How Distributed Validator Technology Optimizes Liquid Staking on Ethereum

Liquid staking on Ethereum is a process of staking funds in a decentralized manner to earn rewards. It is a form of incentivized participation in the Ethereum network, where stakers are rewarded for their commitment to keeping the network secure and operational. By design, a validator is required to deposit 32 Ether (ETH) to start attesting on the beacon chain. For many, this barrier is too high, causing them to forego participation in staking. 

Liquid staking on Ethereum presents a solution in which the user deposits any amount of ETH in return for a receipt token. This receipt token accrues rewards over time either via rebasing, or simply by increasing in value. Unlike regular staked ETH, this receipt token is fully liquid and can be used in various decentralized finance (DeFi) applications, which makes it attractive to many users and investors alike.

In order for the receipt token of a liquid staking protocol to accrue value reliably, validators on the beacon chain, deposited by the accrued funds of users, need to remain online and perform their duties in a consistent manner.

Maintaining validators can sometimes be difficult to maintain at-scale, as many variables come into play when keeping a validator online. Some variables include software and hardware maintenance, geolocation, execution/consensus client bugs and upkeep. In a standard, non-DVT setup, if one of those variables becomes an issue, the validator is rendered offline and will start to accrue penalties, which will reflect on the receipt token.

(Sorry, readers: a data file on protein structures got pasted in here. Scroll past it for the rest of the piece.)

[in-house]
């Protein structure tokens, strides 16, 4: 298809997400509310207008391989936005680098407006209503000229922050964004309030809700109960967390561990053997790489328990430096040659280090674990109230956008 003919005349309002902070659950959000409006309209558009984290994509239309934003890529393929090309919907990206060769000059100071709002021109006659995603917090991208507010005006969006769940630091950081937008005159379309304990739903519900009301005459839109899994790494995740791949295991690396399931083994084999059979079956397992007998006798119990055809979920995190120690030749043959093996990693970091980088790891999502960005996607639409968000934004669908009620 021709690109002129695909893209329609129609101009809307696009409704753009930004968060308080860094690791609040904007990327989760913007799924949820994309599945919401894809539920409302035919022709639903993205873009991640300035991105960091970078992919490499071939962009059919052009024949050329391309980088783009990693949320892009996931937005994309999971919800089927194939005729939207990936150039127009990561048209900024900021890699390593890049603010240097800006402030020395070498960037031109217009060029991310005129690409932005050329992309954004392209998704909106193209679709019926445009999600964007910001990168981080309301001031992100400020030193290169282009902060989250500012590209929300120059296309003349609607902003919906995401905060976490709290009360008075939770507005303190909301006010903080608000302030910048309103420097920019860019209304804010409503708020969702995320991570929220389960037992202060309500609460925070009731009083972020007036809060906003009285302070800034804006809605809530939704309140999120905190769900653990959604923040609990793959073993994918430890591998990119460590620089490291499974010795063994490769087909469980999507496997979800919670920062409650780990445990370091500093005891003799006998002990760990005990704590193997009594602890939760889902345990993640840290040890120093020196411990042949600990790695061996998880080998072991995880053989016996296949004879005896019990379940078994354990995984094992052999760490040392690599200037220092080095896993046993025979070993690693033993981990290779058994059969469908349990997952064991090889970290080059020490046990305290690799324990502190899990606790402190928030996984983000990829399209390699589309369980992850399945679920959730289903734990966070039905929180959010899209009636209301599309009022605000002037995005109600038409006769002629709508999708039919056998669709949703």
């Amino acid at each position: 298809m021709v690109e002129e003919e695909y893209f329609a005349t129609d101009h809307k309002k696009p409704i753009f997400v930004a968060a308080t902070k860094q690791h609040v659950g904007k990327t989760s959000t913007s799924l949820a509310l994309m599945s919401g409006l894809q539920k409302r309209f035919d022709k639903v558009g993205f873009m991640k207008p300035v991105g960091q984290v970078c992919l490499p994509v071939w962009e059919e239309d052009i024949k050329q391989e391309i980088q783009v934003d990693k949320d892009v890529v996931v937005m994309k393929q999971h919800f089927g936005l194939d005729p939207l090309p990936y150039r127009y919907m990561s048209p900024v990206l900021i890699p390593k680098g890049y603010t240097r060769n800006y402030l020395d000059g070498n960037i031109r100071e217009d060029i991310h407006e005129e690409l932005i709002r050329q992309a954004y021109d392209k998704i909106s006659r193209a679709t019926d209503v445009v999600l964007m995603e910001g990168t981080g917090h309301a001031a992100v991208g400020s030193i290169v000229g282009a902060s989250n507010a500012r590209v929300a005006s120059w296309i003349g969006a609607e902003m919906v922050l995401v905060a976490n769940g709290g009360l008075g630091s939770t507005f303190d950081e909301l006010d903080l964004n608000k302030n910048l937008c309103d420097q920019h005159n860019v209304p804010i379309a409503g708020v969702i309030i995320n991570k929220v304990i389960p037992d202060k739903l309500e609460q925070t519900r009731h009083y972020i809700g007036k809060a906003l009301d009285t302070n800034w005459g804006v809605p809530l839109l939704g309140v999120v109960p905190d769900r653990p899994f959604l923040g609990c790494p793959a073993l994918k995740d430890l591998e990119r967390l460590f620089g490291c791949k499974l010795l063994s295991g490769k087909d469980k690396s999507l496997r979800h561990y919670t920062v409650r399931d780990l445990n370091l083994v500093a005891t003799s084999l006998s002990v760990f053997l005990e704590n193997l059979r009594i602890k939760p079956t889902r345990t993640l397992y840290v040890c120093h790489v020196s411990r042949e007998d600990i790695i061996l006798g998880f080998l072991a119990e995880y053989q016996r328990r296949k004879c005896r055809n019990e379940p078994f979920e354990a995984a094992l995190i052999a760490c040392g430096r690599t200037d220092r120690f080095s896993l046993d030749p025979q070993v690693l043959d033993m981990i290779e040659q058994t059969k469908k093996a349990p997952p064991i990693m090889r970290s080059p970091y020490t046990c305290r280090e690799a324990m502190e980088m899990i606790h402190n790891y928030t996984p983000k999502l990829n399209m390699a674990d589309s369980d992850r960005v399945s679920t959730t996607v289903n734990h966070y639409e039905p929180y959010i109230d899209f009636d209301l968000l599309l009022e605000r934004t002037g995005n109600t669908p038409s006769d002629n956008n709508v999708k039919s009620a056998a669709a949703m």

Distributed Validator Technology (DVT) is a relatively new technology that can be used to fortify the liquid staking process. DVT adds more decentralization, and fault-tolerance, and lowers the risk of client bugs, thus enhancing security and decentralization on Ethereum. This way, DVT can improve liquid staking by making it more secure and stable.

The Lowdown on DVT

DVT stands for Distributed Validator Technology. It’s the technology that enables the splitting and distribution of validator keys and duties to trust-minimized nodes. 

Whenever a validator onboards the beacon chain, it needs to perform duties in a consistent manner. This requires constant uptime to avoid penalties. By design, a validator is required to generate 1 key, which is kept online to attest to the state of the beacon chain. This, however, carries its own security risks. To mitigate this, DVT allows this key to be split and then shared across several node operators, thus eliminating a single point of failure.

SSV Network’s Role in DVT

SSV enables a validator to split its key into 4 ‘KeyShares’. It then distributes each share to a different node operator on the network, all while remaining non-custodial and secure.

Those operators then perform the duties on behalf of the user.

An upside of SSV is the ability to choose operators based on their proven performance, track record, client support, and more.